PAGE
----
‘Not a Great Product’: AT&T Not Looking to Invest Heavily in Fixed Wireless

The company’s CFO compared fixed wireless to ‘empty calories.’

‘Not a Great Product’: AT&T Not Looking to Invest Heavily in Fixed Wireless
Photo of Pascal Desroches, AT&T's chief financial officer from the company

February 27, 2023 – The chief financial officer of AT&T said Monday that the company doesn’t see fixed wireless as a great long-term solution as the company focuses on plowing fiber at a record pace.

“Fixed wireless in certain cases is kind of nice, it’s a nice catch product where we have a copper customer that we’re going to get to in the next 12 to 24 months,” said Pascal Desroches during Deutsche Bank’s annual media, internet and telecom conference.

“But long term, it’s not a solution we want to put a lot of resources behind. Why? It’s because it’s not a great product and the customer ultimately is going to reject it,” he said. “That is our belief. When you look at the amount of bandwidth that is consumed in the home, over time the customer’s experience is going to degrade and we don’t think it’s a product that we want to spend a lot of resources on.”

AT&T CEO John Stankey said early last year that fixed wireless still plays an important role for rural Americans.

Fixed wireless products use cellular airwaves to deliver internet to the home. It is a product that AT&T delivers to customers in rural and remote areas, which are regions that are otherwise financially difficult to connect with fiber.

It also has been the subject of reports and at the center of heated debates over whether governments should plow federal funds into such builds in an effort to connect the entire nation to high-speed internet. When the Federal Communications Commission, for example, announced its initial awards from its $9.2 billion Rural Digital Opportunity Fund, critics panned its decision to award large amounts to fixed wireless technologies because of alleged unproven high-speed promises.

On review, the commission even revoked the RDOF money initially awarded to LTD Broadband – one of the largest initial recipients of the fund – because it didn’t think it was “reasonably capable of deploying a network of the scope, scale, and size” required by its bids.

Last week, fixed wireless service provider Starry filed for bankruptcy.

Fiber favored by federal government’s broadband build

The National Telecommunications and Information Administration, which is the administrator of the $42.5 billion Broadband Equity, Access and Deployment program, has already said that it favors fiber builds, but state recipients of the funds must consider all types of builds. The NTIA is expected to deliver the funds to the states by June 30.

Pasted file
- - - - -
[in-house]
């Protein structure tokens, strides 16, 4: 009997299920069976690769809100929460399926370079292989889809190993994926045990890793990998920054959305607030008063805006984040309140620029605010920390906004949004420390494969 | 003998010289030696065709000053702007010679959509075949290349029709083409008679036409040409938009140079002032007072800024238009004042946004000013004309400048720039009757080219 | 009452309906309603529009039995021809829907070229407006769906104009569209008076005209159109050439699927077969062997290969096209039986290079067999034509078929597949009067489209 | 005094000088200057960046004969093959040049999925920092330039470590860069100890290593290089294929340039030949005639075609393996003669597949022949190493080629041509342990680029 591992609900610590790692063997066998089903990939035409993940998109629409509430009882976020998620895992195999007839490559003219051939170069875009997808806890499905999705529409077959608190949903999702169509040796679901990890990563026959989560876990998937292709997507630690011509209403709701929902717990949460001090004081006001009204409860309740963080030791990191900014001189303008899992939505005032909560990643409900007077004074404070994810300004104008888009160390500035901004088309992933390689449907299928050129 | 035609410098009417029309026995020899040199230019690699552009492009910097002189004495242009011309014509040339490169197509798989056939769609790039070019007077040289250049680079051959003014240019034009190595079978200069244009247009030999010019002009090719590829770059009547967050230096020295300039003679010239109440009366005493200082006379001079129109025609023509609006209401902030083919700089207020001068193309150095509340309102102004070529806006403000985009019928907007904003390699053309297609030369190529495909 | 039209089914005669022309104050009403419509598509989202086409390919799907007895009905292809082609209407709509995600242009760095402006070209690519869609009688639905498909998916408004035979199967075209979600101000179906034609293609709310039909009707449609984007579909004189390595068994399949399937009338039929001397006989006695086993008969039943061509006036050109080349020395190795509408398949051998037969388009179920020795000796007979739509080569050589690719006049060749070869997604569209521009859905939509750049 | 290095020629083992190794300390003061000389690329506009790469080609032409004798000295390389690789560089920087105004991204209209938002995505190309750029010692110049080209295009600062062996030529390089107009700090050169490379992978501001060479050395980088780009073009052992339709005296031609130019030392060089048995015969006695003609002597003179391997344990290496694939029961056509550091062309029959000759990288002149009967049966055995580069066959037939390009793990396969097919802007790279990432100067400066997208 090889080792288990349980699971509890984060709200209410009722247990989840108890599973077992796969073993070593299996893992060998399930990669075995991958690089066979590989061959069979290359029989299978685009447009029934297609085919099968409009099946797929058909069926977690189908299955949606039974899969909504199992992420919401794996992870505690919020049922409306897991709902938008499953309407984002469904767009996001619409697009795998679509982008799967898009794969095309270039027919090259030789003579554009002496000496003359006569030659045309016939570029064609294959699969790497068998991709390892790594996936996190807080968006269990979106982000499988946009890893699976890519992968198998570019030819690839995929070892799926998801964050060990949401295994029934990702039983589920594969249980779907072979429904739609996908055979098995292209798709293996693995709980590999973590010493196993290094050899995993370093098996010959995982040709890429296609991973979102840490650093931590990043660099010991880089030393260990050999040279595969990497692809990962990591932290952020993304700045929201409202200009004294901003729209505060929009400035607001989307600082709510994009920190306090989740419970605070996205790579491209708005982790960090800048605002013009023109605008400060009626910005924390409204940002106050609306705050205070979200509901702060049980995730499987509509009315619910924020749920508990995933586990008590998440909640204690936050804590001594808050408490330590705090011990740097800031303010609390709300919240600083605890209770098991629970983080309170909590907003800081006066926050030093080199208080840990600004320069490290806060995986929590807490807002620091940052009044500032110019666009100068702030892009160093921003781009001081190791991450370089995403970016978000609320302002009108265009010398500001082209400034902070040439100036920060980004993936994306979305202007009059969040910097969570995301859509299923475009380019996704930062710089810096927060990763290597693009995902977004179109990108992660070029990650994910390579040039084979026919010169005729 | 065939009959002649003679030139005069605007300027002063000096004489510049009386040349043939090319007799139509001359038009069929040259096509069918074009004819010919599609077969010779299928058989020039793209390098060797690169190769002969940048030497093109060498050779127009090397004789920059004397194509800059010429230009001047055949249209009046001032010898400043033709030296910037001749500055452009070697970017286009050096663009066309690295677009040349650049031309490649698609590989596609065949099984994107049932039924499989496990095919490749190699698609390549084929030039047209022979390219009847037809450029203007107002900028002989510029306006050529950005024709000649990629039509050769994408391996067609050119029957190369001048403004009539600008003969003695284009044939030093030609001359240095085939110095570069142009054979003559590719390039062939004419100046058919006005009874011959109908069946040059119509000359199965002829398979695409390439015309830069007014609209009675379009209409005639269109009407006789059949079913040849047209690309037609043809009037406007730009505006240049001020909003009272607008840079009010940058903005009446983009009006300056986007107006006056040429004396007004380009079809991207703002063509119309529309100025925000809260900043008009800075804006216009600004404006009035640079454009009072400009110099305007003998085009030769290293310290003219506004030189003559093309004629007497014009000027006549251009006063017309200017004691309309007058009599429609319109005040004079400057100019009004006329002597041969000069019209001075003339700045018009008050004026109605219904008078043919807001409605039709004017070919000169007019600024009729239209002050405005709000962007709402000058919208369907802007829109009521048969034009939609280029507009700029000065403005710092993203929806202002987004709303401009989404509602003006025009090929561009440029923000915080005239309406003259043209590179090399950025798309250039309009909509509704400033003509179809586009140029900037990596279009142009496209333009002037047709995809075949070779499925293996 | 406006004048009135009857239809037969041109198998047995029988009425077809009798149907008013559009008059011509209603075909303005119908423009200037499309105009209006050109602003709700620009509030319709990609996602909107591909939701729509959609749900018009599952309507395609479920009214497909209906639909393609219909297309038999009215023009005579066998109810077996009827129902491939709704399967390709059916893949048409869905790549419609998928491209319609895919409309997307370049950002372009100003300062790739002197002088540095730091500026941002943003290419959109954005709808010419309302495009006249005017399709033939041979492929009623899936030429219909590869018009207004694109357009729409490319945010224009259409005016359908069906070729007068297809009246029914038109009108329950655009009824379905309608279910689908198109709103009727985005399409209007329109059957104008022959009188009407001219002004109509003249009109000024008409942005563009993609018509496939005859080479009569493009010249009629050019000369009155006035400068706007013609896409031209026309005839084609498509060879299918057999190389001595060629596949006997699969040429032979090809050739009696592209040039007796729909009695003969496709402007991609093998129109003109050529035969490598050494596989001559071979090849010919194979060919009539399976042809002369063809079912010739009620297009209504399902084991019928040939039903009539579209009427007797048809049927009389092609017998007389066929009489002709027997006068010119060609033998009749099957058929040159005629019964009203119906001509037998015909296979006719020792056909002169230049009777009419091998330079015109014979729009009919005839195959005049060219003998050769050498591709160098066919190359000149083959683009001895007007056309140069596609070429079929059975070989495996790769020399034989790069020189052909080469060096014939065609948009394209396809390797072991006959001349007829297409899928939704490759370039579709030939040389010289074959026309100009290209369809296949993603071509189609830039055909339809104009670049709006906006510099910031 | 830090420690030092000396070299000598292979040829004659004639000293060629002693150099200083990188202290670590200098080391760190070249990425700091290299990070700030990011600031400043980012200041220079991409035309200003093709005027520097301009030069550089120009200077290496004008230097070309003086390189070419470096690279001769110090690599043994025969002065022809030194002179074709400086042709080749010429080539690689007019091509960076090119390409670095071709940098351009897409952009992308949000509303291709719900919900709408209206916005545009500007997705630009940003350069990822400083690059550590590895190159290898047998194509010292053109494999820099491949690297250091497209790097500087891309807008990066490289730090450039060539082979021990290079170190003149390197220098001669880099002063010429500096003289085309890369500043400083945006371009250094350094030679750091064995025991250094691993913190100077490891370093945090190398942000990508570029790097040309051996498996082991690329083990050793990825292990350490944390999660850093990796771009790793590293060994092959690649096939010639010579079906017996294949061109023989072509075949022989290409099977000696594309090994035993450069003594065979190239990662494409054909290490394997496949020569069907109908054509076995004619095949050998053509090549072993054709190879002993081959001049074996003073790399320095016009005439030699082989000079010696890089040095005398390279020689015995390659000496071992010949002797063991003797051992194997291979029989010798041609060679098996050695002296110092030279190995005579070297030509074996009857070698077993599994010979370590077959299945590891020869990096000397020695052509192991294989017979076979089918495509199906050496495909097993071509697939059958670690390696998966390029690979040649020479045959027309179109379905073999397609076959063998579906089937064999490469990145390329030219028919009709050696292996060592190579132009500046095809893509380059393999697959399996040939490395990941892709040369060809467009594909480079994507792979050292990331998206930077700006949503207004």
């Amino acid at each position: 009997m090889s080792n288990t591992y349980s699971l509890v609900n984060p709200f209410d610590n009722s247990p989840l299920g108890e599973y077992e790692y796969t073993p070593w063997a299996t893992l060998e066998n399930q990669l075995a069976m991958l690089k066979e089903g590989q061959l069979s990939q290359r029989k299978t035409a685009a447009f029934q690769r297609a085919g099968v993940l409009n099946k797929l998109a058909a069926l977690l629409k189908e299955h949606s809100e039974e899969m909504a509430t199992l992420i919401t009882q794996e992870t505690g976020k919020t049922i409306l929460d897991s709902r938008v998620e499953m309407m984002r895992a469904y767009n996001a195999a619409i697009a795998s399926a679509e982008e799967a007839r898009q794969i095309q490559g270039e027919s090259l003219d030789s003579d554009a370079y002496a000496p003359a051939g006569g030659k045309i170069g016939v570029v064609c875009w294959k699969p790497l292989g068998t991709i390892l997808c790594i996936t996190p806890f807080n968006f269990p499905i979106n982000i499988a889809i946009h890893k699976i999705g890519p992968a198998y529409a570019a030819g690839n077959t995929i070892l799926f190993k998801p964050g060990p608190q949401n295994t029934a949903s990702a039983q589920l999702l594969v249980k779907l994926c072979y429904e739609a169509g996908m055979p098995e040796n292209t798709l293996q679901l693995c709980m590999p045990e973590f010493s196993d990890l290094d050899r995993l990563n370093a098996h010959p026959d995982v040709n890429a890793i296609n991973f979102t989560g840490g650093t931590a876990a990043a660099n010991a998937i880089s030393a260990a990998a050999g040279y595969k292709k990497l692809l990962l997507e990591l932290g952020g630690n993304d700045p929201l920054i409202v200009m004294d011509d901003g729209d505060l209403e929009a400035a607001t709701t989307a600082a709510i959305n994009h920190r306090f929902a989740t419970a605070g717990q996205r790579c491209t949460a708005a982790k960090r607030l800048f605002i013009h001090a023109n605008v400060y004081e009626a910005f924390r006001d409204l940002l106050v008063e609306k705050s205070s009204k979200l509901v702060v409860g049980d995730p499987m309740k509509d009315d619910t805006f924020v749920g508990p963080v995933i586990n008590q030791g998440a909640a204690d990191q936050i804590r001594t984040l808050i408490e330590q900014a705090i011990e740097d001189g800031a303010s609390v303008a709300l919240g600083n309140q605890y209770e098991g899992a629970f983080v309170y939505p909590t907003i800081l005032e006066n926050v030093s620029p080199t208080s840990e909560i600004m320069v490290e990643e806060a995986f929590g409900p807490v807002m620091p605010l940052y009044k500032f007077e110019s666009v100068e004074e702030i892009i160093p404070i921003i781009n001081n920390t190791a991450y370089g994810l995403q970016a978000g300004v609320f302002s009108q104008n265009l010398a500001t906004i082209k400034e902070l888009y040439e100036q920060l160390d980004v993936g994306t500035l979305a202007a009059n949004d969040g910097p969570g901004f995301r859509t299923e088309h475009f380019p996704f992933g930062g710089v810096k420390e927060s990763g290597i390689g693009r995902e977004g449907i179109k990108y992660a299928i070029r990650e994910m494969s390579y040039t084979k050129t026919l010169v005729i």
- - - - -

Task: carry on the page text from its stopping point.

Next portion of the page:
“Candidly, we’d much rather take our resources, focus on deploying more fiber,” Desroches said, adding the company is exploring using spectrum to experiment and deliver new services.

“Let’s not get distracted by chasing empty calories in the near term,” he said.

On that front, Desroches said the company has exceeded its own expectations on how far it can drive fiber in its own footprint, saying that it is penetrating at twice the level compared to the first year of its plan. The company said it expects to bring 30 million or more households inside its footprint fiber over the “next several years.”

“This is a product that is durable, the maintenance associated with it is much more attractive than our copper footprint,” Desroches said.

Desroches also said the company’s joint venture with investment firm BlackRock to build fiber outside of its footprint could be expanded if things prove out as the company expects. The two companies are splitting the equity investment equally.

And the plan to plow fiber inside and outside of its footprint is expected to be accelerated, he said, with the money coming from the NTIA’s BEAD program.

“We are going to be able to capitalize on that money coming to the marketplace over the next several years at an accelerated pace versus if we had just done it ourselves,” he said.

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